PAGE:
AVONDALE, Ariz. (AP) — Some of NASCAR's star drivers made it crystal clear that Friday night's crash-filled Truck Series finale was an embarrassment for the sport.
“I was not impressed,” Martin Truex Jr. said. “That is not professional auto racing. It’s a joke, they need to fix it.”
The race was lambasted by top Cup Series drivers on Friday night for its messy completion, which included Carson Hocevar wrecking Corey Heim, which cost Heim the championship. The race went 29 laps past the scheduled distance with the four overtimes, caused by constant crashes in the field.
Truex, Denny Hamlin and Kyle Busch kept up their criticism Saturday. Truex was particularly critical of Hocevar, who apologized after wrecking Heim.
“I think it’s an act,” Truex said. “I think he’s just acting out to try and make people feel sorry for him.”
Hamlin said he believes NASCAR needs to crack down on poor track etiquette, penalizing drivers who obviously wreck others by sending them to the back of the field. The 42-year-old is not optimistic it will happen.
Hamlin compared the Truck Series race to a football game that had no rules.
“We're never going to get there,” Hamlin said. “I don't think NASCAR is ever going to make that change. My opinion of it is it's not even a short-term gain anymore. Sure it gets some people on social media talking, but we're not getting more viewers because of this chaos we've created.”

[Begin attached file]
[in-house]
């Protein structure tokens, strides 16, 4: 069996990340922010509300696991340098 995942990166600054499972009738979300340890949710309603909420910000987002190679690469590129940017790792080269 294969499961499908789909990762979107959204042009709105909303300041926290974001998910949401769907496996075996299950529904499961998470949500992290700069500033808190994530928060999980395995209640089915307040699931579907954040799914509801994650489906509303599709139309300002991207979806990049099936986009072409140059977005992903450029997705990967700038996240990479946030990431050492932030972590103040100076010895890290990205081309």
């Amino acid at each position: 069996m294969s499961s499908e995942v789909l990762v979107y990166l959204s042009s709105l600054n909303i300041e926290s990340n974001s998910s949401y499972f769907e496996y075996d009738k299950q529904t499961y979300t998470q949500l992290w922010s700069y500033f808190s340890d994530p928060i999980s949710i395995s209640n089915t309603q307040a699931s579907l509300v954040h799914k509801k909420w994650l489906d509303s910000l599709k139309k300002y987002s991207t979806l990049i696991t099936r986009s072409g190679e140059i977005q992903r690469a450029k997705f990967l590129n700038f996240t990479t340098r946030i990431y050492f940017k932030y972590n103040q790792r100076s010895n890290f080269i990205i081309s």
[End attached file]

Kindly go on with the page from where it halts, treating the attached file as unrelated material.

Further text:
Truex said young drivers have an incentive for reckless racing because NASCAR looks the other way.
“The level of respect has been going down and down and down in the lower series for years,” Truex said. “You see it now in the trucks. Where you going to see it next? Xfinity race in Martinsville last weekend was a complete disaster. I don't know — it's kind of embarrassing for the sport I think.”
Truex and Hamlin both made the Cup Series playoffs this season, but fell short last week of making the final four. Kyle Larson, Christopher Bell, Ryan Blaney and William Byron will race for the championship in Phoenix on Sunday.
Kyle Busch last month announced he sold his Kyle Busch Motorsports Truck Series team to Spire Motorsports. He didn't even watch Friday's Truck Series race, opting to go out to eat dinner with his family instead.
“I mean, there’s no respect whatsoever," Busch said. "Everybody runs over everybody, tears up equipment. So, yeah, I’m glad I’m not an owner of it. But honestly, I’m still a driver of it, so still have to deal with it.”
AP auto racing: https://apnews.com/hub/auto-racing